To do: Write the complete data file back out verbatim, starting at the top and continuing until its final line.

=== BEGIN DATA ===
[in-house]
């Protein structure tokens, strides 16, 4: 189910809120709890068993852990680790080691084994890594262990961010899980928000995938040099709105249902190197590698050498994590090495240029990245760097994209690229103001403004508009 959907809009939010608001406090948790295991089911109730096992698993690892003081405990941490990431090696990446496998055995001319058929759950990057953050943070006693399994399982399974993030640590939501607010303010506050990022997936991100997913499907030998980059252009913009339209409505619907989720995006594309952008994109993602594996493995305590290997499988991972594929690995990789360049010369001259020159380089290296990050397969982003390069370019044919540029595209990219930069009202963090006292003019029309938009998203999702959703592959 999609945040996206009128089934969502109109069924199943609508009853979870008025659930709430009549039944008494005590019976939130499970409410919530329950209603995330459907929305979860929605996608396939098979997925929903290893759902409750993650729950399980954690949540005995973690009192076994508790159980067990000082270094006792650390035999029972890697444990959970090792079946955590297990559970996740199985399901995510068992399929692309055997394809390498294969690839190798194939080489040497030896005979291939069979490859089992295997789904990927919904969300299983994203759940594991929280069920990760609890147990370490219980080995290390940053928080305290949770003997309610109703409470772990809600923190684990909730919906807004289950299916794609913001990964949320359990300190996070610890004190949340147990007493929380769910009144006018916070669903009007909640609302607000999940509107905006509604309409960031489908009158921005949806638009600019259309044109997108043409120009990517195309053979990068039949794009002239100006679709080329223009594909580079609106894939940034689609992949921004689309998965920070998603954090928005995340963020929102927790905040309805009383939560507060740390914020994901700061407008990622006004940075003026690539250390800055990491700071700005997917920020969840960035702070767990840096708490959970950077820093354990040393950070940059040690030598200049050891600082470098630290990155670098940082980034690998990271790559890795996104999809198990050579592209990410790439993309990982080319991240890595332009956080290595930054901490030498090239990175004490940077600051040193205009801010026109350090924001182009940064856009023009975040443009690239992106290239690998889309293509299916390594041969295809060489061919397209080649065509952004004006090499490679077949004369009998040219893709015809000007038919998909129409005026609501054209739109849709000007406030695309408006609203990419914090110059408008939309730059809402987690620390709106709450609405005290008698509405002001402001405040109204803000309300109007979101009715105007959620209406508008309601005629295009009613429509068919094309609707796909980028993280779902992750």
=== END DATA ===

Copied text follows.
[in-house]
């Protein structure tokens, strides 16, 4: 189910809120709890068993852990680790080691084994890594262990961010899980928000995938040099709105249902190197590698050498994590090495240029990245760097994209690229103001403004508009 959907809009939010608001406090948790295991089911109730096992698993690892003081405990941490990431090696990446496998055995001319058929759950990057953050943070006693399994399982399974993030640590939501607010303010506050990022997936991100997913499907030998980059252009913009339209409505619907989720995006594309952008994109993602594996493995305590290997499988991972594929690995990789360049010369001259020159380089290296990050397969982003390069370019044919540029595209990219930069009202963090006292003019029309938009998203999702959703592959 999609945040996206009128089934969502109109069924199943609508009853979870008025659930709430009549039944008494005590019976939130499970409410919530329950209603995330459907929305979860929605996608396939098979997925929903290893759902409750993650729950399980954690949540005995973690009192076994508790159980067990000082270094006792650390035999029972890697444990959970090792079946955590297990559970996740199985399901995510068992399929692309055997394809390498294969690839190798194939080489040497030896005979291939069979490859089992295997789904990927919904969300299983994203759940594991929280069920990760609890147990370490219980080995290390940053928080305290949770003997309610109703409470772990809600923190684990909730919906807004289950299916794609913001990964949320359990300190996070610890004190949340147990007493929380769910009144006018916070669903009007909640609302607000999940509107905006509604309409960031489908009158921005949806638009600019259309044109997108043409120009990517195309053979990068039949794009002239100006679709080329223009594909580079609106894939940034689609992949921004689309998965920070998603954090928005995340963020929102927790905040309805009383939560507060740390914020994901700061407008990622006004940075003026690539250390800055990491700071700005997917920020969840960035702070767990840096708490959970950077820093354990040393950070940059040690030598200049050891600082470098630290990155670098940082980034690998990271790559890795996104999809198990050579592209990410790439993309990982080319991240890595332009956080290595930054901490030498090239990175004490940077600051040193205009801010026109350090924001182009940064856009023009975040443009690239992106290239690998889309293509299916390594041969295809060489061919397209080649065509952004004006090499490679077949004369009998040219893709015809000007038919998909129409005026609501054209739109849709000007406030695309408006609203990419914090110059408008939309730059809402987690620390709106709450609405005290008698509405002001402001405040109204803000309300109007979101009715105007959620209406508008309601005629295009009613429509068919094309609707796909980028993280779902992750």